Friday, May 21, 2010

Using nature's bounty to feed the hungry

By Allie Brown, CNN
West Milford, New Jersey (CNN) -- For Gary Oppenheimer, 2007 was a year of plenty.
His backyard garden produced a bountiful harvest with a surplus of spaghetti squash, melons, pumpkins, tomatoes, peppers and cucumbers for his family. At the end of the season, Oppenheimer had 40 pounds of excess fresh produce -- and nowhere to take it.
"Nobody wanted more," he said. "My wife wouldn't let me bring any more in the house, and I didn't want it wasted."

So Oppenheimer took the produce to a local food pantry at a battered-women's shelter. When he dropped off the food, he was struck by the response he got from the shelter worker.
"[She] thanked me profusely, and as I left she said, 'Now we can have something fresh to eat,' " Oppenheimer recalled. "That stuck with me because I remember walking away thinking, 'What? They have canned stuff only all the time?' "
The experience ultimately led Oppenheimer, 57, to create a way for gardeners across the country to easily share their excess produce with hungry families in their communities.
In 2008, Oppenheimer became the director of the West Milford Community Garden in West Milford, New Jersey. He learned that toward the end of the summer, plots were often abandoned and good food was sometimes left to rot.
He tried to find a list of his town's local food pantries online where the extra produce could be donated. A Google search showed the nearest food pantry was in another town, 25 miles away -- when in fact there were six food pantries in Oppenheimer's town of West Milford.
Oppenheimer knew he had stumbled upon a gap in information that could rescue fresh produce from a wasteful end and potentially save lives.
"I realized that if I'm having this problem as a gardener, then other people across the country must be having the exact same problem," he said. "I got up the next morning, and I went on the internet, and I grabbed the domain of"
He reached out to food pantries across the country through social networking, food banks, master gardeners, faith organizations and other groups to encourage them to sign up for inclusion in his database of food pantries. Oppenheimer enlisted the help of Web designers and in May 2009, was rolled out nationally.
The free online resource enables food pantries to register and be listed in a central nationwide directory, and makes it possible for American gardeners to easily find the local pantries where they can donate extra produce.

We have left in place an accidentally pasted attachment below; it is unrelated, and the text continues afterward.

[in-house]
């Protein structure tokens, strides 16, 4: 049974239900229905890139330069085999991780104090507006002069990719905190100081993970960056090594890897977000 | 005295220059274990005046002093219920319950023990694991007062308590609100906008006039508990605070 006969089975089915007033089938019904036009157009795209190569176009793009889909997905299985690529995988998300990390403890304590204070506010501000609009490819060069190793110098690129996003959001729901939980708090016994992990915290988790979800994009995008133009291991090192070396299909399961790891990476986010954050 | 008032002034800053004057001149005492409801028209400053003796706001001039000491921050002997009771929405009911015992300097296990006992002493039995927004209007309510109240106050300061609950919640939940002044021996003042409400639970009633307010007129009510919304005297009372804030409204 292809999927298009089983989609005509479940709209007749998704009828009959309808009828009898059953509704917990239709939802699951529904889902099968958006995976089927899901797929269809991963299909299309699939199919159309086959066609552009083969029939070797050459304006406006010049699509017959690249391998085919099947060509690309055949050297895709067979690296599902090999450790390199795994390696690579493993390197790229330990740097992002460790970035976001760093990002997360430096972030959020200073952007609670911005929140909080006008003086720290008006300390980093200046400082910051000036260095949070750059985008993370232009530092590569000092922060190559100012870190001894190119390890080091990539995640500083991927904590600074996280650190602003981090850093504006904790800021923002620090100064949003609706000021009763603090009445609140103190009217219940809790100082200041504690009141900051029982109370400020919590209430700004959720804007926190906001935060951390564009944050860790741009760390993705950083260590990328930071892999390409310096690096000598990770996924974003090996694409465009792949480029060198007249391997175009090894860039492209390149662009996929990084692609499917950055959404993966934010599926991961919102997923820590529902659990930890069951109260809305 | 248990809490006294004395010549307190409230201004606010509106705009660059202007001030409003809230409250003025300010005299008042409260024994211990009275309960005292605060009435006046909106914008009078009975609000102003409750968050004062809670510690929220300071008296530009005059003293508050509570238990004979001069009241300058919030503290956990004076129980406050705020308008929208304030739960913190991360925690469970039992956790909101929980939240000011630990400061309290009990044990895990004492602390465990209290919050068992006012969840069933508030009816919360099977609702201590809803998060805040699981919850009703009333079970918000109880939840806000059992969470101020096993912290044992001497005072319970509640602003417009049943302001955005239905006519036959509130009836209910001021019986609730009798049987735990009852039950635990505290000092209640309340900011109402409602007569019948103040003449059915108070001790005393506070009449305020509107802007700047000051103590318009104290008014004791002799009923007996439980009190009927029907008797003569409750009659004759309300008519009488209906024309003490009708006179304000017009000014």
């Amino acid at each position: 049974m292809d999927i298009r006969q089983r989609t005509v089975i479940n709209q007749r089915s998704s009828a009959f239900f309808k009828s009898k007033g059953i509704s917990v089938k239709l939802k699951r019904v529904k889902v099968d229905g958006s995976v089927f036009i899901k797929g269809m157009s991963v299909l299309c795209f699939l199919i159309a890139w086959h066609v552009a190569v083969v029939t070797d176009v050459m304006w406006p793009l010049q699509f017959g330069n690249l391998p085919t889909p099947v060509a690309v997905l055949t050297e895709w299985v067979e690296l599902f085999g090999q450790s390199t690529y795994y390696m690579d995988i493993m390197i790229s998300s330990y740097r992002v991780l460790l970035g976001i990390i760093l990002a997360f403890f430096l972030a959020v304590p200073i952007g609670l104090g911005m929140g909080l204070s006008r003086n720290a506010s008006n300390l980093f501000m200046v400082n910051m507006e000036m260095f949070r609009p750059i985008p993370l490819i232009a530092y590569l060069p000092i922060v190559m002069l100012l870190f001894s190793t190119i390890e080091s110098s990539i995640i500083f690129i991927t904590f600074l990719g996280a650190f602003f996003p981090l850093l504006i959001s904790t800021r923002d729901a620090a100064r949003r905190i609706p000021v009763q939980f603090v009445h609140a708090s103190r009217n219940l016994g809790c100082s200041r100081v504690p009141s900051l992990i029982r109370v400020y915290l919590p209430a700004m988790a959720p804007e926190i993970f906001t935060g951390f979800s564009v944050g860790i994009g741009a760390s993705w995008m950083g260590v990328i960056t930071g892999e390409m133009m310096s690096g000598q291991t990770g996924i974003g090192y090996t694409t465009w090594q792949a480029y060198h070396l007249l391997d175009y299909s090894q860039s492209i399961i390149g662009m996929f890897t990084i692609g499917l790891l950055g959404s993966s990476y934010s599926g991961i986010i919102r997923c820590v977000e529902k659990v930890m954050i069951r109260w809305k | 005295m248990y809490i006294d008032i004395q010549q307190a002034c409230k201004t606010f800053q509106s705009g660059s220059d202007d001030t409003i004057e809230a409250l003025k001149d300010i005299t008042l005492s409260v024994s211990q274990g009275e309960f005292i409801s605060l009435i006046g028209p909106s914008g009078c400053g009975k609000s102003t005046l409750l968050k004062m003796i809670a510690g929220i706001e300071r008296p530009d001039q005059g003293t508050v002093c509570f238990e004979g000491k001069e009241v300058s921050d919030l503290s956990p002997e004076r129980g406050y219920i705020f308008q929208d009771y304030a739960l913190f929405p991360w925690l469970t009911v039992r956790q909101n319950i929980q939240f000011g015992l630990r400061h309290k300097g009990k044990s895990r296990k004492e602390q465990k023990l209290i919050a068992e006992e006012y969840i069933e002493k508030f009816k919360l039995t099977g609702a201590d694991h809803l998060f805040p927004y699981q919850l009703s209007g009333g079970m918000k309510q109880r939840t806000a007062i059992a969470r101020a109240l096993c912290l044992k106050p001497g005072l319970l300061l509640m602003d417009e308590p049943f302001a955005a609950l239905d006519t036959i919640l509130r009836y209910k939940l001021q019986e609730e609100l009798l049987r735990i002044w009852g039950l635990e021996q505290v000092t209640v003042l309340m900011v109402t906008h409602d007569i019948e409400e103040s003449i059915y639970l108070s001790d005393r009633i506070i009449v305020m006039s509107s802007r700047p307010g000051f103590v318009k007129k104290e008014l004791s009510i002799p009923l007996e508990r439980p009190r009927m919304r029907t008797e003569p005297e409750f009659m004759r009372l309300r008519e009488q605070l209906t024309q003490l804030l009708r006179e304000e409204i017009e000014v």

"The country is loaded with gardeners who have more food than they can possibly themselves use," Oppenheimer said. " gives them the ability to easily, quickly get that food to somebody who genuinely, really needs it."
According to the Department of Agriculture, nearly 15 percent of American households have difficulty meeting their food needs. Those who rely on food pantries are often surviving on canned and processed foods. But with 41 million U.S. households growing fruits and vegetables, according to the National Gardening Association, Oppenheimer is helping green-thumbed Americans share healthier options with their neighbors in need.
"Whether it's a hanging tomato plant off your apartment terrace, or a garden ... or whether you run a farm, we all have food that's left behind," Oppenheimer said. "That's the food that ... we can get into the system to help diminish hunger in the country."
Nearly 2,000 food pantries across the United States are now registered on the site.
Timothy Lesko recently received fresh produce from a food pantry that had items from donations. Lesko said the fresh vegetables will help his family eat more healthfully.
"Me and my wife are trying to have my son be as healthy as possible. [At] the grocery store, the food's expensive, and it's hard to buy the healthier foods because we don't always have the money," Lesko said.
"It would be nice to see if more people could farm at home and bring whatever extra they have for the pantry."
Although Oppenheimer cannot track the amount of produce that has been donated to food pantries, he said he's received messages from numerous pantries and clients across the country who've been given food as a result of He also has heard from growers who continue to donate because the website led them to local pantries.
And as the food pantries continue to see results, Oppenheimer hopes his efforts will turn into a lifelong commitment for the gardeners.
"The point is to get it so that people will find it's easy and convenient to get in the car and to drop off that bag of tomatoes or carrots or apples, and then to make it a part of their regular routine, hopefully for the rest of their gardening lives."
Want to get involved? Check out the Ample Harvest website and see how to help.

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